There are basically two methods for how to aim a speargun, the point and tilt method and the instinctive method. In this article we will take a look at both styles and provide some tips to improve your accuracy.

 The point and tilt method – Turbo’s Preference

The point and tilt aiming method is in my opinion the best place to begin with your spearfishing. It gets you into a routine and it’s replicable which allows you to adjust and work out where your gun is shooting. The point and tilt aiming method is where the hunter points the tip of the gun at the target and then brings up the handle of the gun so that the gun is pointing exactly at the target. The hunter uses their vision to align various points on the speargun. These points can include the muzzle, spear, spear notches, rubbers and handle to help aim. These points depend on the speargun style and hunters preference.

For example when using a Rob Allen closed muzzle speargun, align the v created by the back of the tensioned rubbers with the hole in the muzzle. This should provide you with consistent accuracy.

There are slight discrepancies between all guns so a systematic approach to testing the gun in a pool or the shallows is a good approach. A weighted thong (flip flop), piece of foam or even a plastic bag can be used for target practice. Position yourself at different distances and each time make a mental note of what you did and where the spear went. Repeat until you can replicate your shot placement consistently.

The instinctive method – Shrek’s Preference

Turbo – “The instinctive method  is like shooting from the hip. The hunter through practice can point the gun at the fish and hit the target. I’ve not been able to do this yet so I stick to the point and tilt method.”

To recognise whether you use the instinctive method think about the last time you shot a good fish. Did you focus on your speargun and sighting down the barrel? or did you focus on a precise spot on the fish, then lift your gun and fire in a connected motion? If you sighted down the barrel you are probably like Turbo and you follow the point and tilt idea. If not there’s good and bad news for the instinctive style shooter. The bad news is that when your accuracy is out, discovering what is wrong can be more difficult than following a more methodical technique. For example; a ‘feel’ shooter will spend more time focusing on the fish rather than watching the flight of the shaft to see if they are shooting high or low. A feel shooter will also have more trouble adjusting to a new handle/style of speargun as they rely on the consistent performance and feel of their regular speargun. The good news for ‘feel’ shooters is that they can shoot fish from lots of different angles and it takes less time to manoeuvre and fire. Read below for further tips to improve accuracy.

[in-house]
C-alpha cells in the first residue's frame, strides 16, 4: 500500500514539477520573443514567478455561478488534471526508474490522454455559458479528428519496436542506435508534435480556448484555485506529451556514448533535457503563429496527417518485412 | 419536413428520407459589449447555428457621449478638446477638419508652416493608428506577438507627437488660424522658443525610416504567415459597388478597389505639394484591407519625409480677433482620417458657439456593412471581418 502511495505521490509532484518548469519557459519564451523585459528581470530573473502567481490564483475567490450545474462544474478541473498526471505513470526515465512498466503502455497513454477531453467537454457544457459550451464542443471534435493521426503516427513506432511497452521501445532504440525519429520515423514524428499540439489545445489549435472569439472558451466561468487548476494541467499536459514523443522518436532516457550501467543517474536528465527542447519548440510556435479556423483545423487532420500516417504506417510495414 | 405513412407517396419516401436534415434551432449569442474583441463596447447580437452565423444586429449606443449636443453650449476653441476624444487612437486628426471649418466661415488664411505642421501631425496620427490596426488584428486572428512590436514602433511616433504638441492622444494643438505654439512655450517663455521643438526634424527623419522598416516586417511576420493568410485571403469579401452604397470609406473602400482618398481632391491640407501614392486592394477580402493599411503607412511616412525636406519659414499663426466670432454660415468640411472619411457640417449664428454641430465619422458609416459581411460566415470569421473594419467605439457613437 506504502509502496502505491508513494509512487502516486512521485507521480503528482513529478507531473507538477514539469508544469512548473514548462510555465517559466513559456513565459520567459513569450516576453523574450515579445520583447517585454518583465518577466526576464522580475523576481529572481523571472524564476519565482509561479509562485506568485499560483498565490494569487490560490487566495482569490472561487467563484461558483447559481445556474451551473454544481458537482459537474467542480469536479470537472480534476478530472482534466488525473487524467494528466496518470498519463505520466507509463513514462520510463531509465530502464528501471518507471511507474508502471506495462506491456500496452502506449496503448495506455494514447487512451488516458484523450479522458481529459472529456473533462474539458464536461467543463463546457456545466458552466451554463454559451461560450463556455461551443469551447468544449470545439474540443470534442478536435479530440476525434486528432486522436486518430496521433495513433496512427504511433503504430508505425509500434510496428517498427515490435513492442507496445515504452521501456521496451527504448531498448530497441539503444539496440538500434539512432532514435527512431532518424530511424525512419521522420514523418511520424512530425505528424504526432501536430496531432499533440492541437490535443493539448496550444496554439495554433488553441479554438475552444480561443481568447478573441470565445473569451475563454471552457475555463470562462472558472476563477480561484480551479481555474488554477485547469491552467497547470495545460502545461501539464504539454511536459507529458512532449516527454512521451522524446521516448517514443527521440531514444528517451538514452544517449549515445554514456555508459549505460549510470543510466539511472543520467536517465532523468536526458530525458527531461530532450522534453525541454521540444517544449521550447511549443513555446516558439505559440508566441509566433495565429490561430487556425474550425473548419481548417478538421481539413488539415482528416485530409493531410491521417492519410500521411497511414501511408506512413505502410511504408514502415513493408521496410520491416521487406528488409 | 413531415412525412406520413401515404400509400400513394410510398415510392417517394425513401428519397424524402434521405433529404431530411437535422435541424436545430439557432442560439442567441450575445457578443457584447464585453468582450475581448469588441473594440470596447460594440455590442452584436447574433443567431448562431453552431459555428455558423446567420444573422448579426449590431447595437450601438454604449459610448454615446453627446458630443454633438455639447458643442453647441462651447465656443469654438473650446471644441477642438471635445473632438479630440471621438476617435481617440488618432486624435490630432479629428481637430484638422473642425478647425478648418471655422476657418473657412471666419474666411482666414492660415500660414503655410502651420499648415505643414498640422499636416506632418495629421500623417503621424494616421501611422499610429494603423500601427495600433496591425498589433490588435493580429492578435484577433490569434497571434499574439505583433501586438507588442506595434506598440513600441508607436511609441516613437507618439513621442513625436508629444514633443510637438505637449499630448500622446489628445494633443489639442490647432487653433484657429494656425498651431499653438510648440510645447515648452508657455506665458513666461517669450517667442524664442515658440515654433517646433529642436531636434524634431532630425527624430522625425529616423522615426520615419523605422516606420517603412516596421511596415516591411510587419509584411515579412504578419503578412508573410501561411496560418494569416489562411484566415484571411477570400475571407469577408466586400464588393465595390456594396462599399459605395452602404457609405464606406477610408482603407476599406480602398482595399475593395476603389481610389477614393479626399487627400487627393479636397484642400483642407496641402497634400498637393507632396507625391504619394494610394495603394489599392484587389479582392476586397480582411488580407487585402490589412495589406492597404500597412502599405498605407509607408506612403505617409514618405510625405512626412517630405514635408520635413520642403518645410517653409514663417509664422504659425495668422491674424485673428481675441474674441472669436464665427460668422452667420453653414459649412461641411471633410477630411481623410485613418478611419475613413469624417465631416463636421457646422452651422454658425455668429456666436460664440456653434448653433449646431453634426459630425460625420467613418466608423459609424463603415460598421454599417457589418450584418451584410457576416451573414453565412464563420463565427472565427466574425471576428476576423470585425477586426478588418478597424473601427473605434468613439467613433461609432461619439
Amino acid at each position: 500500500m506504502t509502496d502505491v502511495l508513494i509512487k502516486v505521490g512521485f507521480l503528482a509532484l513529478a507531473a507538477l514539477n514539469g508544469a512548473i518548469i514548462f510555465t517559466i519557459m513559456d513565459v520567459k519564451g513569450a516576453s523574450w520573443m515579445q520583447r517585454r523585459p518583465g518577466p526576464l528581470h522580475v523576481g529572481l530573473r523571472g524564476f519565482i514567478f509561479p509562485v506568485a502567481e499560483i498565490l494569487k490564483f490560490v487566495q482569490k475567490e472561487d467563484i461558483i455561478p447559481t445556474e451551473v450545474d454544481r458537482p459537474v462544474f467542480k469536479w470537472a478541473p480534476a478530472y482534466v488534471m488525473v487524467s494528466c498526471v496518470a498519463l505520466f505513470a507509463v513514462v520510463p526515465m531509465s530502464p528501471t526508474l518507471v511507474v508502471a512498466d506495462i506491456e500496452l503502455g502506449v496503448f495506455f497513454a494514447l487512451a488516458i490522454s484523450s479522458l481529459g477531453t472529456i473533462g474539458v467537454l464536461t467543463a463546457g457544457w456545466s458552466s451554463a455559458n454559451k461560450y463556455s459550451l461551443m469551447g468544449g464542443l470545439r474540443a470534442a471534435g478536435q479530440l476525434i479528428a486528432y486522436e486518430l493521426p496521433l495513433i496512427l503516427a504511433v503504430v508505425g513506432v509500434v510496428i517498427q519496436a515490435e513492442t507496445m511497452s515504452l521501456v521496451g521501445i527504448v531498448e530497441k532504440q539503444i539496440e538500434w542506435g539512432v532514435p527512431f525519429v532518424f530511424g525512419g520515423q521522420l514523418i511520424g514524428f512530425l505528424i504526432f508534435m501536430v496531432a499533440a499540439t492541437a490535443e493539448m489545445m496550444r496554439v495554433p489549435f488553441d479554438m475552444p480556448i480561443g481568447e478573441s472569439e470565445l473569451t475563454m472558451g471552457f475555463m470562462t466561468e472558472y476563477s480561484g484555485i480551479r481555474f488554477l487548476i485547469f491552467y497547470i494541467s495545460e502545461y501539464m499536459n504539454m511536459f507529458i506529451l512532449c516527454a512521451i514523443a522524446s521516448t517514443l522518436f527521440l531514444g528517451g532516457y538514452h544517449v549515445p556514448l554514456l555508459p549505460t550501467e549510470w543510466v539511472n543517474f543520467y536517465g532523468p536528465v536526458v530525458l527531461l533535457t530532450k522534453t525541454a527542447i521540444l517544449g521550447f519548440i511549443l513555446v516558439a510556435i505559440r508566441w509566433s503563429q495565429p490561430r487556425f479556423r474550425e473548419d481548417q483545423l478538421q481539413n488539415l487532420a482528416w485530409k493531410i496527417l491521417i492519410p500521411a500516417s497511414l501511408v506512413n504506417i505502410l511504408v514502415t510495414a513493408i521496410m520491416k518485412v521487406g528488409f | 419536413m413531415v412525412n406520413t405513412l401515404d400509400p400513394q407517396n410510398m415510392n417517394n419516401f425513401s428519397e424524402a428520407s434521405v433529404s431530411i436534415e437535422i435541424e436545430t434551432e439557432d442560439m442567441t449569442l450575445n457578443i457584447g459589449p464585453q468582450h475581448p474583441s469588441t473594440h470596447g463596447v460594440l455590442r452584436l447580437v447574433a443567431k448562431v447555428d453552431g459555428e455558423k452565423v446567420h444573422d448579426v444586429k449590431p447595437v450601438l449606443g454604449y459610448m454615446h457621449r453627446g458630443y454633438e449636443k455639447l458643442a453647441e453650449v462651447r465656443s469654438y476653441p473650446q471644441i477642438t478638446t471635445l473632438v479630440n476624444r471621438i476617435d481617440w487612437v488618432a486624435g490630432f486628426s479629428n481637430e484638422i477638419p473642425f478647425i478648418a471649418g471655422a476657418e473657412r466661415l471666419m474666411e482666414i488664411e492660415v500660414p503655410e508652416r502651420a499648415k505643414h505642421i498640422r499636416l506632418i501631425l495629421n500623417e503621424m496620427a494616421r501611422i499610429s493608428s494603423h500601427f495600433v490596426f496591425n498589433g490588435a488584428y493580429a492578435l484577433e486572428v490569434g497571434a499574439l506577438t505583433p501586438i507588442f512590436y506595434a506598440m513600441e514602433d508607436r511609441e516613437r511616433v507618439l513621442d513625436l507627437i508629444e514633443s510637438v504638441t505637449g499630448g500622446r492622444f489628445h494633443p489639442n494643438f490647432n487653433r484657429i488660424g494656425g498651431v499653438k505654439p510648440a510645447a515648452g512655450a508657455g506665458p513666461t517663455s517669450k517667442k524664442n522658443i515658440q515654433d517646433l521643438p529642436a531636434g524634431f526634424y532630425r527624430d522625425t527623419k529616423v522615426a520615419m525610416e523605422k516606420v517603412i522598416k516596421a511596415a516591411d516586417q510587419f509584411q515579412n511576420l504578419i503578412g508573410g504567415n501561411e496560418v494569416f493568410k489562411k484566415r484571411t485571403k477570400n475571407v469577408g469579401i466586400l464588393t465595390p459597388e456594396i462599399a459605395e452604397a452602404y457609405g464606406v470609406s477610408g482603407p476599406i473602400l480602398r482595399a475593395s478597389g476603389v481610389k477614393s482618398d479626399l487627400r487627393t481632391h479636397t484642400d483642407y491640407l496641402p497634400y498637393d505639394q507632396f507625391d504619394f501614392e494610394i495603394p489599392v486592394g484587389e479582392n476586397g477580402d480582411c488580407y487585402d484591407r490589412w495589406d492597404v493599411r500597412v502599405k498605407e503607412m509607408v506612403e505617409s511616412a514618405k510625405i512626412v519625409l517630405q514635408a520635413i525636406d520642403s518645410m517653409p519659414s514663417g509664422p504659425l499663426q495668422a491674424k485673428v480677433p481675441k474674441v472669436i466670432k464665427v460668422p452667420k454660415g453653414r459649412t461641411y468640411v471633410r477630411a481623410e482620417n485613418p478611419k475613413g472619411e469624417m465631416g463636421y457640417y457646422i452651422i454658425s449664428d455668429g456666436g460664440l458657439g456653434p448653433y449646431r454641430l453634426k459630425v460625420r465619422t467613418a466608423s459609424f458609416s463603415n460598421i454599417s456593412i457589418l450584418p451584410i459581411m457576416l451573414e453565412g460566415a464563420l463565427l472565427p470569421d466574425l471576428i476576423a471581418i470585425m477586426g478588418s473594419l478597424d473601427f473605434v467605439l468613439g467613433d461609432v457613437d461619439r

stone shot

Picking out a spot on the fish can greatly improve your chances. Here I have aimed where the Lateral line meets the gill plate. I didn’t quite get it but I got close enough.

 Why you may be missing fish

Turbo – A few years ago after upgrading from my little timber gun to a 1.2m Euro I went from being a “dead eye” to not being able to hit the the side of a house and I just couldn’t work it out. I then stumbled across a document written by Rob Allen that explained what can affect the accuracy of a spear gun.  Through experimentation Rob found that recoil was a major problem affecting accuracy and that lots of problems stemmed from grip pressure and overpowered rubbers. On a right handed shooter the recoil of the gun tends to send the shaft high and to the right whereas a left handed shooter will shoot high and to the left. Rob found that a soft grip and or overpowered rubbers exacerbated the problem greatly.

Stone shot, speargun


Skipper Jamie Lough has been using the same speargun since he started spearfishing and the results speak for themselves. He also has the same gun in different lengths, reducing variables. Here Jamie displays the sought after Sailfin Snapper sporting a clean headshot.

 Turbo’s Tips for Improvement

Manufacturers have a formula for keeping their guns accurate. This will consist of rubber diameter, rubber length and spear diameter. Replication is the key to keeping consistency.

Keep your shoulder,elbow and wrist locked out when shooting to prevent recoil. Two hands is becoming popular as well.

Replicate your method so it becomes second nature. The less thinking and the more doing the better. It really does help to get some pool practice in. When you’re method becomes second nature you’re less likely to lose your head when that trophy fish swims within range.

In large schools of fish pick out the one fish.

Pick out a specific spot on that fish to aim at.

Make sure your safety latch is turned off before you dive. There’s nothing worse than getting everything right then having nothing happen when you pull the trigger.

Choose your gun and stand by it. The more you use it the better you will become with it. If you are going to have several lengths of gun then make them the same gun at different lengths.

Try a roller gun. Rollers have less recoil and are extremely accurate. You can read more on roller guns here.

Being able to aim your speargun and shoot accurately is vital to hitting fish cleanly and making good holding shots. To shoot a fish a poorly and have it tear off only to die is a waste of good fish and to be blunt, it’s cruel. It happens to everyone from time to time and is a part of hunting but just like our counterparts on land we too need to hone our skills and become better hunters

If you are new to spearfishing and would like to learn more then visit our getting started page here.  You can also check out our book 99 Tips to get better at Spearfishing  here

 

Cheers,

Turbo and Shrek

 

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